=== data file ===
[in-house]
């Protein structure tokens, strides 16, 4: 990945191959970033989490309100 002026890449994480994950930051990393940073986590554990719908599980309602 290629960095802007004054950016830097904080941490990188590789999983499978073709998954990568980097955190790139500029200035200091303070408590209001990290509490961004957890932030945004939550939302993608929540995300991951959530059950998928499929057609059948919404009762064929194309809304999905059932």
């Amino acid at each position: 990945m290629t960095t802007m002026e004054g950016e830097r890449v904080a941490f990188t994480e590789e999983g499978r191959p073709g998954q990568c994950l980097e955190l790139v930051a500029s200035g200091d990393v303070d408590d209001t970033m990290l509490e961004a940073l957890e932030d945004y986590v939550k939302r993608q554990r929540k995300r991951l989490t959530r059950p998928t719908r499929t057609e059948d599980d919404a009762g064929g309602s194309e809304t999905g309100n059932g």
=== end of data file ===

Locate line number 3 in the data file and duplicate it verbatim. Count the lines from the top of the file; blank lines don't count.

């Amino acid at each position: 990945m290629t960095t802007m002026e004054g950016e830097r890449v904080a941490f990188t994480e590789e999983g499978r191959p073709g998954q990568c994950l980097e955190l790139v930051a500029s200035g200091d990393v303070d408590d209001t970033m990290l509490e961004a940073l957890e932030d945004y986590v939550k939302r993608q554990r929540k995300r991951l989490t959530r059950p998928t719908r499929t057609e059948d599980d919404a009762g064929g309602s194309e809304t999905g309100n059932g």